Column: Benny’s Back
By: Benny Cartwright
A couple days ago, I was walking through Hillcrest, minding my own business, when someone I have known for many years approached me. He told me that he needed to get me a new shirt, and “one that is not size medium.” He then grabbed the back of my collar to check the size label and said “Oh … it’s already bigger than a medium. Yikes!”
His point in all of this, of course, was to mock my weight. I’ve known this person for over 20 years, so he knew me when most would have considered me a “twink.” I was 50 pounds lighter than I am today and the fact that now, in my 40s, I carry around some extra weight, particularly in my belly area, is not lost on me.
And really, it’s no one’s business but my own. But I am going to open it up and share with you all today for the purpose of this column.
Weight and body image issues have always been a difficult issue in our society and particularly among gay men and I have written on this topic several times before. But one thing I have not really opened up about is my own body and how it has changed over the years and my own thoughts on my own personal weight loss and fitness journeys.
I grew up in this community. I was born and raised in San Diego and have been hanging out and active in the Hillcrest and LGBTQ communities since I was 17 years old – over 25 years now! Many people who have been around that long have seen me grow up and some just can’t comprehend that I am no longer a “twink.” I have heard some friends make cracks like “Where you’re clearly not a twink anymore” (pointing to my belly) or worse, people approaching me and saying things like, “Looks like you’ve been well fed!”
I am very aware of the things I need to do to maintain or get back to a healthier weight. I have had multiple personal trainers over the years and have learned a lot from them and consult regularly with my doctor. I walk a lot and workout when I get the motivation. And while I am generally very healthy, I have seen that when I have a little more belly fat, my blood sugar numbers creep up toward that range that could become diabetes, my joints hurt more often, and I can be out of breath more often when I am active.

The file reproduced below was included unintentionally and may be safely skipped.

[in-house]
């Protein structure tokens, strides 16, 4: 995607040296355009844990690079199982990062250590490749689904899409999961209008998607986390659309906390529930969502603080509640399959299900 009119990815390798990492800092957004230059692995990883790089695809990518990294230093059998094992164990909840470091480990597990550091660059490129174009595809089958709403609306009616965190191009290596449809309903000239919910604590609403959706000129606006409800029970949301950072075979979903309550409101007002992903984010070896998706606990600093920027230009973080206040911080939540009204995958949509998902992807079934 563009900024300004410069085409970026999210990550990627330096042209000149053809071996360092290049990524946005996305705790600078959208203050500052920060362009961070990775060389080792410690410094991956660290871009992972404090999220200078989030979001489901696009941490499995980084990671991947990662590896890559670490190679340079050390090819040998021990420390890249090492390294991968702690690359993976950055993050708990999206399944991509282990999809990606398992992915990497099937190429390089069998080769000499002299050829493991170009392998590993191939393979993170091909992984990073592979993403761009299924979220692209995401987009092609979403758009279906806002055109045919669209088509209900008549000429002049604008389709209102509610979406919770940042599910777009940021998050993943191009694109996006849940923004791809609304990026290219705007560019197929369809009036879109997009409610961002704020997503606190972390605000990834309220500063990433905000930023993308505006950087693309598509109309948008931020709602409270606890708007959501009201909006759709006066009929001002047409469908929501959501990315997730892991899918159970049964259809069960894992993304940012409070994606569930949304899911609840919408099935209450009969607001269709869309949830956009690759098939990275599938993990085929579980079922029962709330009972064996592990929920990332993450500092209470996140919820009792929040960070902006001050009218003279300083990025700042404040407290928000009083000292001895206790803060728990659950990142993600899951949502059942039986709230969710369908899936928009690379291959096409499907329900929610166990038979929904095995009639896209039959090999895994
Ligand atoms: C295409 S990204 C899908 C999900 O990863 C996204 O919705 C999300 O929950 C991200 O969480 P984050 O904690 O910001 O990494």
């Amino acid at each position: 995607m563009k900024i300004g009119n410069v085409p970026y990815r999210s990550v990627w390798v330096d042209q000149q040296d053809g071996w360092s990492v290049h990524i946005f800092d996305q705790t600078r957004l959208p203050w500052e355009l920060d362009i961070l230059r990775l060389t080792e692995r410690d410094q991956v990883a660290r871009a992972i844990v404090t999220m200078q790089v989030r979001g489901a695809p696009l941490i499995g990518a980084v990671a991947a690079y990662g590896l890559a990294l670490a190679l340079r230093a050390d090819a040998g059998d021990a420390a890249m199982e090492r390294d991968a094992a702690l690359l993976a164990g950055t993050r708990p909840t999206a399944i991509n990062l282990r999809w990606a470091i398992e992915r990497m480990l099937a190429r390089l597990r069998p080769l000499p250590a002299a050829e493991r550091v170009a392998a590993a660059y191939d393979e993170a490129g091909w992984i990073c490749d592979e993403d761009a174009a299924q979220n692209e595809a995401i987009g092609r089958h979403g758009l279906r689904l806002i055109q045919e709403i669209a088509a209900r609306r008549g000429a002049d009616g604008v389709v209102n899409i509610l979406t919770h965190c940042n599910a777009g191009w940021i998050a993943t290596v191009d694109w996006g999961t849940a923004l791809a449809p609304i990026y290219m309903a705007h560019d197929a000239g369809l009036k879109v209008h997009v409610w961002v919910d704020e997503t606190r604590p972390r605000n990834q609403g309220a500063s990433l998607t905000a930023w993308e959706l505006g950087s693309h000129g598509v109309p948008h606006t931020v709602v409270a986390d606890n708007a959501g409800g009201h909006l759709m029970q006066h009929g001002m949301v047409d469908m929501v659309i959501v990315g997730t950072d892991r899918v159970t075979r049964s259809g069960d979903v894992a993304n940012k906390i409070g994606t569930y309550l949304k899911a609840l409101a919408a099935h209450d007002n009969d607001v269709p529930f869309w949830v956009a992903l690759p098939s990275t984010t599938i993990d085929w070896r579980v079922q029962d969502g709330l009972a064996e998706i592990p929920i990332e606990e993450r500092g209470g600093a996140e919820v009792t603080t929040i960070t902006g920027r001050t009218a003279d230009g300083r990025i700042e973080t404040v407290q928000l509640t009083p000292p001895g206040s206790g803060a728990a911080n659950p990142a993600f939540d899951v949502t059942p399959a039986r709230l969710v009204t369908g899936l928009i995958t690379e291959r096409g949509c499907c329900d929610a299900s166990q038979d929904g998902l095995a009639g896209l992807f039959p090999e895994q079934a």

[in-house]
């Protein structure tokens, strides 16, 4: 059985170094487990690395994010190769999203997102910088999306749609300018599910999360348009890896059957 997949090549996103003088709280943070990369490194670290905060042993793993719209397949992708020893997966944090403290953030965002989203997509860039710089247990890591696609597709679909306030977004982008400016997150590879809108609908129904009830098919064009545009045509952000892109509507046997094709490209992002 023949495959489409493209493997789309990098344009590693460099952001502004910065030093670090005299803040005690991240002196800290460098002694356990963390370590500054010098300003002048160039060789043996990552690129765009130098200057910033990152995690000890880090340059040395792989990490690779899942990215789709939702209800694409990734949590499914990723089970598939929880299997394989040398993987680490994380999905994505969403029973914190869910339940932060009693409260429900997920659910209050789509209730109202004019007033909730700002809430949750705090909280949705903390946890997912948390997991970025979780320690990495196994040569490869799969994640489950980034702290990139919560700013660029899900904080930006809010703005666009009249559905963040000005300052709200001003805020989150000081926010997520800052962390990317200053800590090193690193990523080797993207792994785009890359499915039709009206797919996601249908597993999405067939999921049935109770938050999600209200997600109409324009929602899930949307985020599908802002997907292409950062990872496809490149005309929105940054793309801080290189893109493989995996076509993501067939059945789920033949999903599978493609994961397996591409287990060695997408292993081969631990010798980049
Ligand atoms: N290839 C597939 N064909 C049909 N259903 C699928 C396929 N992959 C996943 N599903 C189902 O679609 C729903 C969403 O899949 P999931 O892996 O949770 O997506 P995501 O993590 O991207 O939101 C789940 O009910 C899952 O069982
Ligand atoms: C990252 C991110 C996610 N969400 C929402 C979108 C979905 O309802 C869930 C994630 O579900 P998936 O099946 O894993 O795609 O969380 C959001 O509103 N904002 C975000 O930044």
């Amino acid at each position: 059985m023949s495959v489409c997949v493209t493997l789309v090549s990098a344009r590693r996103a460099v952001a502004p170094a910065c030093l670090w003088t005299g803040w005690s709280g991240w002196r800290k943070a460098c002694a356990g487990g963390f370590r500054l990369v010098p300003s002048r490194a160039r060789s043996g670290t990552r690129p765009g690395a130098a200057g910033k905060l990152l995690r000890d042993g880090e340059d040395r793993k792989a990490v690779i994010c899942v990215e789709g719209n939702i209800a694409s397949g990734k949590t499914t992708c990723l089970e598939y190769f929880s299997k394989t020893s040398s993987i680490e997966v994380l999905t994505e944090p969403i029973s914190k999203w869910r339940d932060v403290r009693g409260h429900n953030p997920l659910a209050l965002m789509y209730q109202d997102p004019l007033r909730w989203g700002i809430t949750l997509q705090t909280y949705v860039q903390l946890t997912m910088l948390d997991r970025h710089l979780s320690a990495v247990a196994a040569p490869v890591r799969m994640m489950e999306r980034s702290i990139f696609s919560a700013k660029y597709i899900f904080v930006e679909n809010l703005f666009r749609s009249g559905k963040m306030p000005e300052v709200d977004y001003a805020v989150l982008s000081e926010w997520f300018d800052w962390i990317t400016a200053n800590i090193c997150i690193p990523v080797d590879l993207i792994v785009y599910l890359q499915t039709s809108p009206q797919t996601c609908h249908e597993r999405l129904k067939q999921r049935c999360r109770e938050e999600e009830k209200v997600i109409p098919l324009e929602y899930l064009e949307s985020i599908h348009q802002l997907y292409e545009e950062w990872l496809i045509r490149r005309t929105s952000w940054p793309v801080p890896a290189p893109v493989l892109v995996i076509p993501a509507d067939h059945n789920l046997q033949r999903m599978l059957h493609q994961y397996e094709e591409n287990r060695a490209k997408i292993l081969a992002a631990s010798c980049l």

I was very thin my entire life until I hit about 37 years old. I used to be able to eat what I wanted, when I wanted and my weight never crept past 180 pounds, which is considered a healthy range for a 5’11” man.
Around the time I was 37, however, some traumatic things happened in my life (things I’m not prepared to get into today) and these traumatic things led to a domino effect of other traumatic things for a couple more years. I smiled through all of these rough times, continued my involvement in the community, and only my closest loved ones knew what was really going on with me.
And these traumatic events led to bouts of depression — something I never acknowledged to myself until recently. For years, I have seen therapists and psychiatrists to make sure my mental health was in shape and to get treatment for what I thought was an anxiety problem. Whenever they asked questions related to depression, I knew deep inside me that I was not being honest with them. I didn’t want to admit, even to myself, that I might be feeling down and needed support.